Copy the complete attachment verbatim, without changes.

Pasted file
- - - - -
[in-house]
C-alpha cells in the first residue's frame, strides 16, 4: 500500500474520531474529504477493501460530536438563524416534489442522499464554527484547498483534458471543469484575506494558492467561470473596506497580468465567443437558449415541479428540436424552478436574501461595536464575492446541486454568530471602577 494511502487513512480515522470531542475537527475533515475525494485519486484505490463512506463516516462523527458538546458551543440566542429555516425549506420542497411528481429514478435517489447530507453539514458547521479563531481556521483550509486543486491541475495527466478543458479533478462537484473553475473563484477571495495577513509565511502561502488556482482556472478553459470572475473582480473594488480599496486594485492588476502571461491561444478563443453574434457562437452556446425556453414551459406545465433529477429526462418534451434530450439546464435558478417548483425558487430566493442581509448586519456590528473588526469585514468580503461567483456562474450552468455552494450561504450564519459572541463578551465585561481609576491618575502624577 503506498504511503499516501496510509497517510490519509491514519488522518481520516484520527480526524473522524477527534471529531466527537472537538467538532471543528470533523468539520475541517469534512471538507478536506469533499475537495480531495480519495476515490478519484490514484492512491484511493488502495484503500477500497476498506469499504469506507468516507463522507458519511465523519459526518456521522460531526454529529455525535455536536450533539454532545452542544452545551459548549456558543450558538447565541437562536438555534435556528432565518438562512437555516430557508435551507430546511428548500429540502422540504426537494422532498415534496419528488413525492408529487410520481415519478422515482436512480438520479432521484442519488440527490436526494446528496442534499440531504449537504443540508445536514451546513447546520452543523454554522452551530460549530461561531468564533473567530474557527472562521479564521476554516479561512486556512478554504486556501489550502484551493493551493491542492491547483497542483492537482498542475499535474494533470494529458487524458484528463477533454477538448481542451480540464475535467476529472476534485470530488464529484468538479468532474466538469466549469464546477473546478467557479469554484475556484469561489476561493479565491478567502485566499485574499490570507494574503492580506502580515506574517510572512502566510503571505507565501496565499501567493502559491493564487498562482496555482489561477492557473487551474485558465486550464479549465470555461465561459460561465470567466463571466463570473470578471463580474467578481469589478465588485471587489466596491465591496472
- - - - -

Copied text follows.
[in-house]
C-alpha cells in the first residue's frame, strides 16, 4: 500500500474520531474529504477493501460530536438563524416534489442522499464554527484547498483534458471543469484575506494558492467561470473596506497580468465567443437558449415541479428540436424552478436574501461595536464575492446541486454568530471602577 494511502487513512480515522470531542475537527475533515475525494485519486484505490463512506463516516462523527458538546458551543440566542429555516425549506420542497411528481429514478435517489447530507453539514458547521479563531481556521483550509486543486491541475495527466478543458479533478462537484473553475473563484477571495495577513509565511502561502488556482482556472478553459470572475473582480473594488480599496486594485492588476502571461491561444478563443453574434457562437452556446425556453414551459406545465433529477429526462418534451434530450439546464435558478417548483425558487430566493442581509448586519456590528473588526469585514468580503461567483456562474450552468455552494450561504450564519459572541463578551465585561481609576491618575502624577 503506498504511503499516501496510509497517510490519509491514519488522518481520516484520527480526524473522524477527534471529531466527537472537538467538532471543528470533523468539520475541517469534512471538507478536506469533499475537495480531495480519495476515490478519484490514484492512491484511493488502495484503500477500497476498506469499504469506507468516507463522507458519511465523519459526518456521522460531526454529529455525535455536536450533539454532545452542544452545551459548549456558543450558538447565541437562536438555534435556528432565518438562512437555516430557508435551507430546511428548500429540502422540504426537494422532498415534496419528488413525492408529487410520481415519478422515482436512480438520479432521484442519488440527490436526494446528496442534499440531504449537504443540508445536514451546513447546520452543523454554522452551530460549530461561531468564533473567530474557527472562521479564521476554516479561512486556512478554504486556501489550502484551493493551493491542492491547483497542483492537482498542475499535474494533470494529458487524458484528463477533454477538448481542451480540464475535467476529472476534485470530488464529484468538479468532474466538469466549469464546477473546478467557479469554484475556484469561489476561493479565491478567502485566499485574499490570507494574503492580506502580515506574517510572512502566510503571505507565501496565499501567493502559491493564487498562482496555482489561477492557473487551474485558465486550464479549465470555461465561459460561465470567466463571466463570473470578471463580474467578481469589478465588485471587489466596491465591496472